As Nigeria gets set to host other parts of the continent and indeed the world in The World Economic Forum (WEF) on Africa, a look into the various speeches of stake holders on the issue becomes pertinent.
According to Elsie Kanza Director, Head of Africa, at the World Economic Forum “No other sector of the economy comes close to agriculture when it comes to providing jobs for Africans. And yet smallholder farmers face a perennial struggle to make ends meet. In 2011 the Forum, along with the African Union and NEPAD Agency, launchedGrow Africa to make faster progress towards improving their livelihoods”.
It is hoped that the forum will indeed look into the agricultural problems of Nigeria, as in that of the continent.
Speaking further he adds that “Greater collaboration is helping Africa grow through businesses acting responsibly and government investing effectively. But it is not all about growth. This year, the theme of our meeting is Forging Inclusive Growth, Creating Jobs because we want to make it clear that no economy can call itself successful just through growth alone. Too often in the past, growth in Africa has been uneven, enjoyed by too few and neglecting too many. Central to our discussion will be exploring ways to address this. How can Africans acquire the skills to be compete in the global economy, or start businesses of their own? How can we improve access to quality healthcare for the many and not the few? How can we build societies that are respectful of minorities and listen to the voice of youth?
How can we plan our cities better, travel more freely across borders, or ensure clean water for everyone?
This is what we will be aiming for in Abuja this week. It’s a big task, and one that will not be achieved overnight, but as I’m often reminded, there will be a lot of people that can talk. And act. But this is not a conversation for the thousand people in the meeting; it is a conversation for the whole of Africa”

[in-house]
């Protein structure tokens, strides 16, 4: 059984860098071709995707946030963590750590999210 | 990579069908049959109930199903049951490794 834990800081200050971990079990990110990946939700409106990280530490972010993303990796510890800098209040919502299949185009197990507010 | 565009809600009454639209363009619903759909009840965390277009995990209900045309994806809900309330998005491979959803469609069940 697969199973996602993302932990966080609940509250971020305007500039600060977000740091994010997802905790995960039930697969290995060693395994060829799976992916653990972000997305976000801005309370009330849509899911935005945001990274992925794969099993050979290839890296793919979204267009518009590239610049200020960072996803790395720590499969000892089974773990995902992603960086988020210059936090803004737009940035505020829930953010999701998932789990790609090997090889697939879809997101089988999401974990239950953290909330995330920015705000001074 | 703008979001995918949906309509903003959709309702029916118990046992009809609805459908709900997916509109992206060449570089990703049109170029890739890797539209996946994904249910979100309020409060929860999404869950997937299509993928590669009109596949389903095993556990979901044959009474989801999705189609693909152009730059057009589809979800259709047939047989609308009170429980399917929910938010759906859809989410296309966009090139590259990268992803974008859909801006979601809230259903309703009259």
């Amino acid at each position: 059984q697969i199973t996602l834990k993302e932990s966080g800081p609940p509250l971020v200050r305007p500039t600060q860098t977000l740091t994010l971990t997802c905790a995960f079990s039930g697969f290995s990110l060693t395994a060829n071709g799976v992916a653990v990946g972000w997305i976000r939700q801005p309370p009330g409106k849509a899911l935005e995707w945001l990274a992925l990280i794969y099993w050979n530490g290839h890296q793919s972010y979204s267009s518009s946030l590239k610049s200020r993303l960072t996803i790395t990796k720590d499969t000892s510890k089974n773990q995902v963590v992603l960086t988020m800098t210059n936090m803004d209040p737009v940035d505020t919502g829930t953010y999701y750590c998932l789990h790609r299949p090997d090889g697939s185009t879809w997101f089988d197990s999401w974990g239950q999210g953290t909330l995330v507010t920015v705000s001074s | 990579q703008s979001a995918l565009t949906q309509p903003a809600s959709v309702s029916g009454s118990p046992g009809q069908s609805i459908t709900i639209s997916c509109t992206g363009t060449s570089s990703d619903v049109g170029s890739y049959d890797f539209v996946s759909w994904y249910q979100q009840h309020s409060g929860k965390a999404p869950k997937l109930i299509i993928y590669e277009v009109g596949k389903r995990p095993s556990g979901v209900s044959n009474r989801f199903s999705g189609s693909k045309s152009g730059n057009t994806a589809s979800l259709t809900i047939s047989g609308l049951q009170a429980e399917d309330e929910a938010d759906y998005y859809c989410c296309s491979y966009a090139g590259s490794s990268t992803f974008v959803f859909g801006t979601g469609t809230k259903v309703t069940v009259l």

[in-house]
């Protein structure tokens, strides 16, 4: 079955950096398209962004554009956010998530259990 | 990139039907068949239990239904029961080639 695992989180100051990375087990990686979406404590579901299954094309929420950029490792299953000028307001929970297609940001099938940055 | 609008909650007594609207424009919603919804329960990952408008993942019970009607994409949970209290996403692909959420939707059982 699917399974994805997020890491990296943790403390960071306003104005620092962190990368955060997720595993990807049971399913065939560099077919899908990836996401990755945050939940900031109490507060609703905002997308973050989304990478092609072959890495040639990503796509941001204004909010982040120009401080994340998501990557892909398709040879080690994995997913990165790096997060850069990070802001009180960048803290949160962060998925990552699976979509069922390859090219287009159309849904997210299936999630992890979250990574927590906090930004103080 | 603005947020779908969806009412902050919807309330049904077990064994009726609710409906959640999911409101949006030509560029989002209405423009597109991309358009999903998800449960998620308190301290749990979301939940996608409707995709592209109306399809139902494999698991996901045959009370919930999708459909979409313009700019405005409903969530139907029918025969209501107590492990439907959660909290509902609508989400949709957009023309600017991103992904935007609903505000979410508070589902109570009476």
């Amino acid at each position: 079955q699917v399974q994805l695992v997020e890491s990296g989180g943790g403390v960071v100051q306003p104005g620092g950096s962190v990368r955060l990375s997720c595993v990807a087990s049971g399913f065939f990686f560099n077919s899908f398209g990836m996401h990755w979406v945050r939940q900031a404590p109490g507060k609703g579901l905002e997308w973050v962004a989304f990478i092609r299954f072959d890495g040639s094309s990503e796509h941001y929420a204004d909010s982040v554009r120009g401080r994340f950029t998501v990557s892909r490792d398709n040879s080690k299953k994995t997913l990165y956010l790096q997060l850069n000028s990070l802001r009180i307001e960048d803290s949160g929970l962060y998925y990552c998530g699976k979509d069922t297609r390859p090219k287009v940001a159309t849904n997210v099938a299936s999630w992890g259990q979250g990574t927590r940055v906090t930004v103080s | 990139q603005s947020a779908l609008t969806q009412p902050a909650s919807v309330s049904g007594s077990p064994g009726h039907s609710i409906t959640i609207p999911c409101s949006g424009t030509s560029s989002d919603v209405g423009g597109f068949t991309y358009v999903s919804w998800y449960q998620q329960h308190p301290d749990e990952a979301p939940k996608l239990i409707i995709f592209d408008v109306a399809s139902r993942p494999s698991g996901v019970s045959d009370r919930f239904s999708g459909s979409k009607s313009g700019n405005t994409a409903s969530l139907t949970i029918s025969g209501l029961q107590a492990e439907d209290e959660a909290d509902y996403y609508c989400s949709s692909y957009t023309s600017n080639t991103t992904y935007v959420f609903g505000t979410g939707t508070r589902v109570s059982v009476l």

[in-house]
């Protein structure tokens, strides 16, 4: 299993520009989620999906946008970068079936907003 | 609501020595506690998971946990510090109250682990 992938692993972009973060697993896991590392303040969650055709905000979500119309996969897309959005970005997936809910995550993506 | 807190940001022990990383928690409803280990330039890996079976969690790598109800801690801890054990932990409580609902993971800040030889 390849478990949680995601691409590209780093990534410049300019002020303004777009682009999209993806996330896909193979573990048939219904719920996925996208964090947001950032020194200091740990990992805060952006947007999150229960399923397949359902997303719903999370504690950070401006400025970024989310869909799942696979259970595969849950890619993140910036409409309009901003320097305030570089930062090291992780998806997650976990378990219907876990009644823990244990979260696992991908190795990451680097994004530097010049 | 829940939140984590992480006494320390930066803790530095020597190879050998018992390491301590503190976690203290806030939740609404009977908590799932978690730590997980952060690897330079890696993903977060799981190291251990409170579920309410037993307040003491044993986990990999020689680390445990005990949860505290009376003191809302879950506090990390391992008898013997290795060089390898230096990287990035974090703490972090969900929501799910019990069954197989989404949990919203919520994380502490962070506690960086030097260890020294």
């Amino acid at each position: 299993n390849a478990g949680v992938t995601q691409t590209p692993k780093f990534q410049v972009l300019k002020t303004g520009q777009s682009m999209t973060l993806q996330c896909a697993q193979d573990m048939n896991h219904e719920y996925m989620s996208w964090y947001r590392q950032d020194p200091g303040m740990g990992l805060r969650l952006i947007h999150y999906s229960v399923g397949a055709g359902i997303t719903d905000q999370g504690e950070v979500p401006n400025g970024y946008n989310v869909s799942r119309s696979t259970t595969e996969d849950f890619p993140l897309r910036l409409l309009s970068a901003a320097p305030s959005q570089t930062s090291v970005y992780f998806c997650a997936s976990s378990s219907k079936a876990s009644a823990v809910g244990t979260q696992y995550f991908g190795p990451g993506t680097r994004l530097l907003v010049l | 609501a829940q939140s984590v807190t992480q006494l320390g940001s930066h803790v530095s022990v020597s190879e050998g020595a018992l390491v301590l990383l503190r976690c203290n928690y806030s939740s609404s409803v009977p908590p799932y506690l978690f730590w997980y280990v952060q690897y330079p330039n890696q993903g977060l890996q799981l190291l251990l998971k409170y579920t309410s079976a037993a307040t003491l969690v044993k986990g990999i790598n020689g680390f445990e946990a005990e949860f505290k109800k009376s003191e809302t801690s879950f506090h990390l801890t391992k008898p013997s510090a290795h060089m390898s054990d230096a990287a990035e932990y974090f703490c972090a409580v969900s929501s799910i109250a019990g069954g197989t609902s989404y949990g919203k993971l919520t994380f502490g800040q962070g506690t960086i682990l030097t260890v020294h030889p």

Well stated, but all of this beautiful event will hold hear in Nigeria. The World Economic Forum (WEF) on Africa is an annual event which began two decades ago.
Nigeria won the right to host the WEF on Africa at the WEF annual meeting in Davos, Switzerland, in January, making it the first West African country to host the forum.
The WEF on Africa, which will be held in Abuja from May 7 to May 9, has “Forging Inclusive Growth; Creating Jobs’’ as its theme.
Experts are of the opinion that the theme of the forum is quite apt, considering the growing challenges of unemployment and poverty facing the region.
Ms Elsie Kanza, Director, Head of Africa, WEF, said that Nigeria was a good choice for hosting the WEF on Africa because of its significant roles in African affairs.
She said that about 13 heads of state and more than 1,000 delegates had confirmed their intent to participate, adding that this would be the highest number of participants at the forum so far. They include: President Goodluck Ebele Jonathan of Nigeria and representatives from his government, other leaders that have confirmed their participation are: Mohamed Larbi Ould Khelifa, President, People’s National Assembly, Algeria; Thomas Yayi Boni, President of Benin; Li Keqiang, Premier of the People’s Republic of China; Daniel Kablan Duncan, Prime Minister of Côte d’Ivoire; John Dramani Mahama, President of Ghana; Uhuru Kenyatta, President of Kenya; Kolo Christophe Laurent Roger, Prime Minister of Madagascar; Paul Kagame, President of Rwanda; Macky Sall, President of Senegal; Jakaya M. Kikwete, President of Tanzania; and Faure Gnassingbé, President of Togo.
Also, the Co-Chairs of the meeting are: Dominic Barton, Global Managing Director, McKinsey & Company, USA; Jean-François van Boxmeer, Chairman of the Executive Board and Chief Executive Officer, HEINEKEN,Netherlands; Aliko Dangote, President and Chief Executive Officer, Dangote Group, Nigeria; Bineta Diop, Special Envoy for Women, Peace and Security, African Union, and President, Femmes Africa Solidarité, Switzerland; Jabu A. Mabuza, Chairman, Telkom Group, South Africa; Sunil Bharti Mittal, Founder and Chairman, Bharti Enterprises, India; and John Rice, Vice-Chairman, GE, Hong Kong SAR.
Africa has been able to record an appreciable economic development, particularly in the last 10 years, with expected accelerated growth of 4.7 per cent in 2014 and 5 per cent in 2015, according to the projection of international financial organisations.